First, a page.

elements.

Strict rules govern asbestos removal.  First, the property owner
must have a state-certified inspector conduct an assessment to
determine the amount, location and condition of the asbestos.
Then, the property owner must give the DEQ and the Michigan
Occupational Safety and Health Administration 10 days' notice
before starting abatement.

Asbestos is typically wetted, placed in bags or barrels, and then
transported in a lined container to a landfill that accepts
asbestos.  All bags with asbestos waste must be marked and
tracked.  Workers must wear gloves, protective clothing and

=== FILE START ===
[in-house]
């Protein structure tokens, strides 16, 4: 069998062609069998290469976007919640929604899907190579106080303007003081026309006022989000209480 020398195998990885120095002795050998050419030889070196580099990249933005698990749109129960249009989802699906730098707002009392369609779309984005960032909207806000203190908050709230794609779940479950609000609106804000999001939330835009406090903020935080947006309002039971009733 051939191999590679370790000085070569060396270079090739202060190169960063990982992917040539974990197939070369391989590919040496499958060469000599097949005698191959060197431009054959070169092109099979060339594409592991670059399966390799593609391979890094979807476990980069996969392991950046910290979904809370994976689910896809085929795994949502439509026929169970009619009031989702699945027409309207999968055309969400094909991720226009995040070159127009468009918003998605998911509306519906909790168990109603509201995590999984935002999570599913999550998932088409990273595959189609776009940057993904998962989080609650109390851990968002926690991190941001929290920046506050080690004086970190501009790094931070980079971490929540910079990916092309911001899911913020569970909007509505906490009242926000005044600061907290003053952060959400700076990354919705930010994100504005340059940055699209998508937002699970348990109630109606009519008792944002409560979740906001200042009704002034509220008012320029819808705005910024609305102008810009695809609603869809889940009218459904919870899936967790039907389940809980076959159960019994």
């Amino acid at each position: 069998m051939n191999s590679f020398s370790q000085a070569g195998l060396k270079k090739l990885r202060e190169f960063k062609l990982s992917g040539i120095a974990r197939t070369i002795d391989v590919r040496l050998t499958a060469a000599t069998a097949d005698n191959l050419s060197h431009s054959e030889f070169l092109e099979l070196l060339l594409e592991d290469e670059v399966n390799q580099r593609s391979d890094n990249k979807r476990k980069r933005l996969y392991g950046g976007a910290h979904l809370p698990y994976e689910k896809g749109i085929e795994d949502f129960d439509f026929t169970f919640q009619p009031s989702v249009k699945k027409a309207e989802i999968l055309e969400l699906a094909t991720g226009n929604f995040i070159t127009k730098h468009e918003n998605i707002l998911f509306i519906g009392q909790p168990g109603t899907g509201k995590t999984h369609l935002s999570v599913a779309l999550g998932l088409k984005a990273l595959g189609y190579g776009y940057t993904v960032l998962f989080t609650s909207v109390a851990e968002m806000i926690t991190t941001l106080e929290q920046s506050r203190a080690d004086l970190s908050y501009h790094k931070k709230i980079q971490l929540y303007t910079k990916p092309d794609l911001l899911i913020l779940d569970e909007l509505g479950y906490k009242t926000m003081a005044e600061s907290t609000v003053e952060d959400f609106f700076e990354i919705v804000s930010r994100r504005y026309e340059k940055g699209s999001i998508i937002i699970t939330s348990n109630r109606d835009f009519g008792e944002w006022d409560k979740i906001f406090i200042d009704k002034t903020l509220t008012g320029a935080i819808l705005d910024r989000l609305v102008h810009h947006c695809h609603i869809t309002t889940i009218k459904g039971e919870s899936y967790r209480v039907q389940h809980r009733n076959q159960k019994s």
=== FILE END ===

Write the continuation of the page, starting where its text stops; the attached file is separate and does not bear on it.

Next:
respirators.  The DEQ and MIOSHA make unannounced inspections at
abatement sites to ensure workers and the environment are
protected, said Karen Kajiya-Mills, a manager with the DEQ's air
quality division.

Once the asbestos and other hazards are removed from the Packard
Plant, demolition could take a year, Adamo said.

"In terms of the level of effort it takes to take down a concrete
building, it's challenging, so you need a lot of equipment, you
need a lot of big equipment, because this is big, heavy,
industrial use," Adamo said.

Also, Adamo said, factories built in the early 1900s were
overbuilt -- using more concrete and steel than was necessary, but
intended to accommodate expansion as the auto industry grew.

"So the level of effort to take down a building in this era versus
a similar building that would have been built 50 years later is
night and day," Adamo said.

The building doesn't have much steel left to salvage as an offset